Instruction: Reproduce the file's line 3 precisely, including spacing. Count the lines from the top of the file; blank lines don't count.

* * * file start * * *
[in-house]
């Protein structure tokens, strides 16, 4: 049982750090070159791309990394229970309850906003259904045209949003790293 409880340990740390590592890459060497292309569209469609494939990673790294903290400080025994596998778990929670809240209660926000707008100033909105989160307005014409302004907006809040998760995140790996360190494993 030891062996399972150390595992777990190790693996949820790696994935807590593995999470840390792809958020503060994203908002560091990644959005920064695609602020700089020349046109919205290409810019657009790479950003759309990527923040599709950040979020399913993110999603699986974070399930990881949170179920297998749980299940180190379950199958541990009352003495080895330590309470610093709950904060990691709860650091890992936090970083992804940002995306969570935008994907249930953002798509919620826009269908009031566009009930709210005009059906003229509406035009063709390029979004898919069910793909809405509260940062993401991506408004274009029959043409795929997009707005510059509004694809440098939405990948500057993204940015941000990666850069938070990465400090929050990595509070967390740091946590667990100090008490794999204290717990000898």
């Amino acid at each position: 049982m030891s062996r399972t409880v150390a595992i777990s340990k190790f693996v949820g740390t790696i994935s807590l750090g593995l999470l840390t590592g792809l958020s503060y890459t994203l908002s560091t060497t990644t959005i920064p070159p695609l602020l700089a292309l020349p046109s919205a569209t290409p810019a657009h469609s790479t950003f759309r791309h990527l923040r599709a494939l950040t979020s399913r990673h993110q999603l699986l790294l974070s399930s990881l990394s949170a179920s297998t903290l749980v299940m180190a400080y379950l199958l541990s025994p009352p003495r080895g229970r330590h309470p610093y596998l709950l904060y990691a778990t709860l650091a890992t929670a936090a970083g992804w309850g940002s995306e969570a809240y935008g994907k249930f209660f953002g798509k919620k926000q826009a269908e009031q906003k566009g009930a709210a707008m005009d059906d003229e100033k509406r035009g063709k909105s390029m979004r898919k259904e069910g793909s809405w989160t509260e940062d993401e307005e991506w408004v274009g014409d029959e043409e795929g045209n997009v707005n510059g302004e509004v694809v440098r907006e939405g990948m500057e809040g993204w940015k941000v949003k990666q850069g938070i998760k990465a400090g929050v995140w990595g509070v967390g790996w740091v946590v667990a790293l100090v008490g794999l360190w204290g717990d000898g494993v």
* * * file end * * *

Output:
């Amino acid at each position: 049982m030891s062996r399972t409880v150390a595992i777990s340990k190790f693996v949820g740390t790696i994935s807590l750090g593995l999470l840390t590592g792809l958020s503060y890459t994203l908002s560091t060497t990644t959005i920064p070159p695609l602020l700089a292309l020349p046109s919205a569209t290409p810019a657009h469609s790479t950003f759309r791309h990527l923040r599709a494939l950040t979020s399913r990673h993110q999603l699986l790294l974070s399930s990881l990394s949170a179920s297998t903290l749980v299940m180190a400080y379950l199958l541990s025994p009352p003495r080895g229970r330590h309470p610093y596998l709950l904060y990691a778990t709860l650091a890992t929670a936090a970083g992804w309850g940002s995306e969570a809240y935008g994907k249930f209660f953002g798509k919620k926000q826009a269908e009031q906003k566009g009930a709210a707008m005009d059906d003229e100033k509406r035009g063709k909105s390029m979004r898919k259904e069910g793909s809405w989160t509260e940062d993401e307005e991506w408004v274009g014409d029959e043409e795929g045209n997009v707005n510059g302004e509004v694809v440098r907006e939405g990948m500057e809040g993204w940015k941000v949003k990666q850069g938070i998760k990465a400090g929050v995140w990595g509070v967390g790996w740091v946590v667990a790293l100090v008490g794999l360190w204290g717990d000898g494993v």